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Ethically-sourced, local goods at heart of Slow Food’s MUB Market


With little snow and unusually warm temperatures for February, New Hampshire has experienced an odd streak of winter weather the last few months. The MUB Market, hosted by Slow Food at the University of New Hampshire (UNH) and held every other Thursday in the Granite State Room in the Memorial Union Building (MUB), has felt the effects of this weather firsthand; with numerous delays, the winter farmers’ market held a turnout of only 10 to 11 vendors last Thursday, Feb. 27. Nonetheless, the market must go on.  

Cindy Marshall, the MUB’s market manager, explained that pulling in multiple vendors from the Seacoast and Lakes Region – as well as out of state – can be a grueling task. However, this does not stop Slow Food in its aggressive push to increase the number of vendors in attendance for students. 

“We know a lot of people from word of mouth,” Marshall said. “We also like to go to farmers’ markets and we scout for vendors which is fun.” 

Marshall, responsible for facilitating the event, coordinating vendors and handling advertising, explained the biweekly indoor farmers’ market’s origins. 

“The MUB Market began as a senior project,” she said. “Three years ago, someone began the idea as their senior project, and then it kind of caught on and Slow Food took it over.”  

According to Marshall, the number of vendors should be back up to “17 to 20” once the weather clears up. 

Since its inception, the MUB Market has continued to grow, seeing numerous new vendors, and a greater number of students in attendance.  

“It’s been growing ever since and it’s great,” she said. 

Regardless of the actual number of vendors, students still attend the biweekly event. 

“We have on average about 300 students and 100 non-students for every market we hold,” Marshall said.  

There has also been a jump in the number of student organizations in attendance. 

First-year environmental science major Phoebe Adame was representing Student Environmental Action Coalition (SEAC) and works as their zero-waste coordinator. SEAC holds campus-wide clean-ups, is involved in numerous composting and sustainability projects and holds its annual SolarFest in the spring, a zero-waste and sustainability concert on campus.  

This was SEAC’s first MUB Market, aiming to spread awareness of their numerous projects, such as their composting efforts at the Gables and their goal to create a plastic bag ban on campus. For those interested, they meet from 6 to 7 p.m. on Tuesdays in the MUB. 

“We wanted to get our organization out there,” Adame said. “We believed it would be a great way to support sustainability and advertise.”  

Student organizations in attendance were not the only groups fighting for a cause dear to them. The Freedom Cafe, a Durham cafe on Mill Road, attended and served coffee and pastries to students.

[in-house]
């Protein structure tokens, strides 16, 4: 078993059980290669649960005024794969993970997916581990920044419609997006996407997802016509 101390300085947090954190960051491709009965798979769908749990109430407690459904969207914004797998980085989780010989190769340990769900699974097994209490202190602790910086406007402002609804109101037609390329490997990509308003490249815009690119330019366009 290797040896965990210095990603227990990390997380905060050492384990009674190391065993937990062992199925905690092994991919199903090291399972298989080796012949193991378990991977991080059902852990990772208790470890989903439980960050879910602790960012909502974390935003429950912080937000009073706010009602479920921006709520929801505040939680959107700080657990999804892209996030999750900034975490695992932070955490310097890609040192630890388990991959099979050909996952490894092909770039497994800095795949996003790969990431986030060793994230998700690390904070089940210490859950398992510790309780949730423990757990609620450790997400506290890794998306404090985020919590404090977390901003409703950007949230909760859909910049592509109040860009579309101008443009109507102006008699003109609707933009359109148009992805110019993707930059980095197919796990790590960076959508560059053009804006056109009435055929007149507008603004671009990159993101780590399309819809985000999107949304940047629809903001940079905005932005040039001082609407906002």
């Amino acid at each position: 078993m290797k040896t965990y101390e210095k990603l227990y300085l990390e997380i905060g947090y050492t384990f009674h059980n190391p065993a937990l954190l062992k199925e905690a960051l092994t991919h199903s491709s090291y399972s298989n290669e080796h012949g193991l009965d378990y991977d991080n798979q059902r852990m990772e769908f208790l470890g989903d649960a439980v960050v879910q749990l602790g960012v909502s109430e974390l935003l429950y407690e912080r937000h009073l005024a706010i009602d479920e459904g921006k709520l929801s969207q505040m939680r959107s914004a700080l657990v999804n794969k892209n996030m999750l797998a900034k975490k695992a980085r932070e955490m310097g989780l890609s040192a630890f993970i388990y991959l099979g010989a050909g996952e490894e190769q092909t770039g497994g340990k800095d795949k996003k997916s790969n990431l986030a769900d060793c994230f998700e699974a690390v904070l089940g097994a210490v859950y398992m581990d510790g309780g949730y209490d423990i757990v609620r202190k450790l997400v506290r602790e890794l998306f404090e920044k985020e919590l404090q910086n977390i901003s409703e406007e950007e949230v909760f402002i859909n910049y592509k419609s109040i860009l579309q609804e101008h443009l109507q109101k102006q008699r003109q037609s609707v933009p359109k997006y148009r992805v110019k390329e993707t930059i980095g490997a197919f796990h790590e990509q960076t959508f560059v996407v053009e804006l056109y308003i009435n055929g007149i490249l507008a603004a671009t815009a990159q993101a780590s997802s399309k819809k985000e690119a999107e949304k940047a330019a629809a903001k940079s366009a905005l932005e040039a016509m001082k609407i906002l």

Sophomore physics major Cole Hartnett was representing The Freedom Cafe at the MUB Market. The local non-profit coffee shop’s aim is to spread awareness on – and to ultimately end – human trafficking.  

“We have all ethically sourced goods, drinks and foods,” Hartnett said. “Everything we serve is fair-trade, meaning that the people in whatever country it comes from who helped make it and farm it, they all get a fair portion and pay of the good.” 

A major focus on the MUB Market is not only to promote ethically sourced goods but to also keep goods relatively local. 

“We know our roasters personally,” Hartnett said about the Freedom Cafe’s coffee. “Much of our coffee comes from Flight Coffee Roasters right in Dover.” 

The Freedom Cafe has attended the MUB Market numerous times in the past. However, despite the shortage of vendors, there were quite a few newcomers, diversifying the array of options for local products.  

Kim Perkins, the owner of August Block Farm in North Hampton, represented her business by selling dip and seasoning packets, chili starters and spices. This was Perkin’s first year attending the MUB Market. 

August Block Farm began as Perkins and her children were attempting to replicate a recipe they had tried from a craft fair in Maine. Their business then grew from there, creating numerous new dips to try. 

Perkin’s had an array of dips out to sample, all of which were received positively from students and vendors.  

This semester, the MUB Market takes place in the Granite State Room every other Thursday, with the next taking place on Thursday, March 12 from 11 a.m. to 3 p.m. The Waysmeet Center generally hosts a MUB Market dinner following the event at 6 p.m.  

Slow Food can be reached at [email protected] for further inquiries. Slow Food meets in the MUB Entertainment Center from 6 p.m. to 7 p.m. on Wednesdays.  

Local performer Andrew Polakow. 

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